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there are several distinct usages:

kernel density estimation
kernel trick
kernel smoothing

Please explain what the "kernel" in them means, in plain English, in your own words

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Not to be rude, but isn't this a question that is already answered ad nausea on Wikipedia and the likes? Google gave me the answer within 15 seconds... –  Joris Meys Sep 9 '10 at 8:32
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I absolutely hate wikipedia answers for stats. There are rambling, symbolic messes. I am looking for a gem of an answer that can explain the answer in plain English, as I believe that that shows a deeper level of understanding than a math equation. There are many popular "plain English" questions on here, and for good reason. –  Neil McGuigan Sep 9 '10 at 18:04
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@NeilMcGuigan - so I am not alone with this observation –  Raffael Nov 18 '13 at 8:37
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Excellent question! =) been wondering the same thing! –  jjepsuomi May 7 at 6:52
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3 Answers 3

up vote 11 down vote accepted

In both statistics (kernel density estimation or kernel smoothing) and machine learning (kernel methods) literature, kernel is used as a measure of similarity. In particular, the kernel function k(x,.) defines the distribution of similarities of points around a given point x. k(x,y) denotes the similarity of point x with another given point y.

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This is a nice way of putting it. I am wondering if you can generalize this description to also apply to the kernel of 'kernel density estimation'. –  shabbychef Sep 9 '10 at 16:18
    
In a way, yes. One way to understand kernel density estimation is that you approximate the density of a point from some distribution as a weighted average of its similarities with a set of points from the distribution. So the notion of similarity does play a role here as well. –  ebony1 Sep 9 '10 at 17:14
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There appear to be at least two different meanings of "kernel": one more commonly used in statistics; the other in machine learning.

In statistics "kernel" is most commonly used to refer to kernel density estimation and kernel smoothing.

A straightforward explanation of kernels in density estimation can be found (here).

In machine learning "kernel" is usually used to refer to the kernel trick, a method of using a linear classifier to solve a non-linear problem "by mapping the original non-linear observations into a higher-dimensional space".

A simple visualisation might be to imaging that all of class $0$ are with radius $r$ of the origin in an x, y plane (class $0$: $x^2 + y^2 < r^2$); and all of class $1$ are beyond radius $r$ in that plane (class $1$: $x^2 + y^2 > r^2$). No linear separator is possible, but clearly a circle of radius $r$ will perfectly separate the data. We can transform the data into three dimensional space by calculating three new variables $x^2$, $y^2$ and $\sqrt{2}xy$. The two classes will now be separable by a plane in this 3 dimensional space. The equation of that optimally separating hyperplane where $z_1 = x^2, z_2 = y^2$ and $z_3 = \sqrt{2}xy$ is $z_1 + z_2 = 1$, and in this case omits $z_3$. (If the circle is off-set from the origin, the optimal separating hyperplane will vary in $z_3$ as well.) The kernel is the mapping function which calculates the value of the 2-dimensional data in 3-dimensional space.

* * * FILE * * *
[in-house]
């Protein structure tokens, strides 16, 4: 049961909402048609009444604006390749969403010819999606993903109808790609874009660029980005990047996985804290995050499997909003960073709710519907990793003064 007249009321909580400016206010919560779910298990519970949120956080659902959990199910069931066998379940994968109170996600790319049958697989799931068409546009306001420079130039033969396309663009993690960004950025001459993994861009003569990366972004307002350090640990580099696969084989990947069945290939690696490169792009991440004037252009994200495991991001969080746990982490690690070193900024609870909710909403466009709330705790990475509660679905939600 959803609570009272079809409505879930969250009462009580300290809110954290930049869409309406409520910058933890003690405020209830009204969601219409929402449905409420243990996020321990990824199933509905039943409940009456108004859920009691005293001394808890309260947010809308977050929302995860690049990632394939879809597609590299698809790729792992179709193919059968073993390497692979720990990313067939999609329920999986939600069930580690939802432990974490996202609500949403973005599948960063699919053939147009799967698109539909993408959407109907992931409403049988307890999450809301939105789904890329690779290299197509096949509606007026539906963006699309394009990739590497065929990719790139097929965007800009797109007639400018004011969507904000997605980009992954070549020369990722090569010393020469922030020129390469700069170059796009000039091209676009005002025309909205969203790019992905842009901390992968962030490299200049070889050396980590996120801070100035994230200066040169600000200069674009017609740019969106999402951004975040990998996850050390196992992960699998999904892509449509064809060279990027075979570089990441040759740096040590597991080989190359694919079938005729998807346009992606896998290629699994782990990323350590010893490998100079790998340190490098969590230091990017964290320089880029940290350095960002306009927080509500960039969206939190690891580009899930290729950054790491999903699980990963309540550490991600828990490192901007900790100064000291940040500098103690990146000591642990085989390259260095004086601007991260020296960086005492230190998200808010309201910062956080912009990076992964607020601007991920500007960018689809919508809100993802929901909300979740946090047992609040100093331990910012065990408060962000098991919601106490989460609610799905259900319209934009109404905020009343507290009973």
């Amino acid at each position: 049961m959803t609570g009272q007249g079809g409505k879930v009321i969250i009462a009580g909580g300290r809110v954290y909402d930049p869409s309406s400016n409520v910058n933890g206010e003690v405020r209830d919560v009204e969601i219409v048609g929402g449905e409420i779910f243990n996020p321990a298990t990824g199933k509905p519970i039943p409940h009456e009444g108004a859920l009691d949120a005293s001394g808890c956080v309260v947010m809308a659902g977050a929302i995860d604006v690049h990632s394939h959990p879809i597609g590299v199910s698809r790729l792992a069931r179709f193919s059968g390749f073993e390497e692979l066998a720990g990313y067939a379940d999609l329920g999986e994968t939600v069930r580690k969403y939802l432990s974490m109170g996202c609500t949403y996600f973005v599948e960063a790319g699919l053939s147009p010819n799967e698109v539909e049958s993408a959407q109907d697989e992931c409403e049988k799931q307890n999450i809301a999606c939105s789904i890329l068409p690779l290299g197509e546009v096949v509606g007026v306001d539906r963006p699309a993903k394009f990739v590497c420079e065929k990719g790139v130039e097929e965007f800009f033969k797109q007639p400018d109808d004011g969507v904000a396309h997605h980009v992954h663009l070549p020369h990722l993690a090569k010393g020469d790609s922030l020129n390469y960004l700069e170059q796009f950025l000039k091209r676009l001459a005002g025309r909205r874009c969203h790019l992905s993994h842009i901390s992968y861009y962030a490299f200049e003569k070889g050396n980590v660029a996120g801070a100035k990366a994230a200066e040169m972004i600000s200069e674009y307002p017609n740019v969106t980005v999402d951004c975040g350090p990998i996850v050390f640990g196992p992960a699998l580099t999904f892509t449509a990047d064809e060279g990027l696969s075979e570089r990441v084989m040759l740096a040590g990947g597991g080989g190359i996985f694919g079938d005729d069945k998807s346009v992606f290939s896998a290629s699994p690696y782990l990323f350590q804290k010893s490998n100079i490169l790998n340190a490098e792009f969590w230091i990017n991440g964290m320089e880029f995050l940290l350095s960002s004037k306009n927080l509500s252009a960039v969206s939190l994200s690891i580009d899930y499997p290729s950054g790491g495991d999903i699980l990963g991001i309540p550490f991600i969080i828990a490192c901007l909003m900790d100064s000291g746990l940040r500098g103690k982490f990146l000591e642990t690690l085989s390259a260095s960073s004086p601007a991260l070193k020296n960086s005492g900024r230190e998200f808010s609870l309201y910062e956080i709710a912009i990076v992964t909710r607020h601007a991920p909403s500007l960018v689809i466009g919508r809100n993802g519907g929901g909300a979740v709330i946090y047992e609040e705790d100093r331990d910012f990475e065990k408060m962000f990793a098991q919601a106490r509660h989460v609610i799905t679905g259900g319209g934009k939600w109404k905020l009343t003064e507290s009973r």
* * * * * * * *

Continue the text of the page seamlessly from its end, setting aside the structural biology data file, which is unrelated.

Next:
In mathematics, there are other uses of "kernels", but these seem to be the main ones in statistics.

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Very nice! I'm going to use your example with the circle to explain kernel methods, as it is the best visualization I met up til now. Thanks! –  Joris Meys Sep 10 '10 at 13:47
    
Following up Thylacoleo's example using the circle to explain the kernel trick (i don't have enough reputation to add a comment directly to his answer) Was there a simple typo in the equation for the separating hyperplane? and it should be z1 + z2 = r^2, instead of z1 + z2 = 1? Or do I misunderstand? I agree its a nice simple example to illustrate the concept. Thanks. Though the definition of z3 still seems a bit of a mystery, but apparently it doesn't matter for the example centered at the origin. –  Alex Blakemore Sep 11 '10 at 1:37
    
Yes there was a typo. Thanks for that Alex. I don't always proofread :-) –  Thylacoleo Sep 13 '10 at 7:26
    
The following video was proposed by an anonymous potential editor as "a great visualisation of what Thylacoleo explained:" youtube.com/watch?v=3liCbRZPrZA –  gung Jun 6 '13 at 22:56
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It's the lumpy bit in the middle (normally) of a distribution

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I have downvoted this--pending some citation--in the belief that this has never been the meaning of "kernel" in the statistical or mathematical literature. I would be very interested and grateful to be proven wrong, though. –  whuber Jul 8 at 18:38
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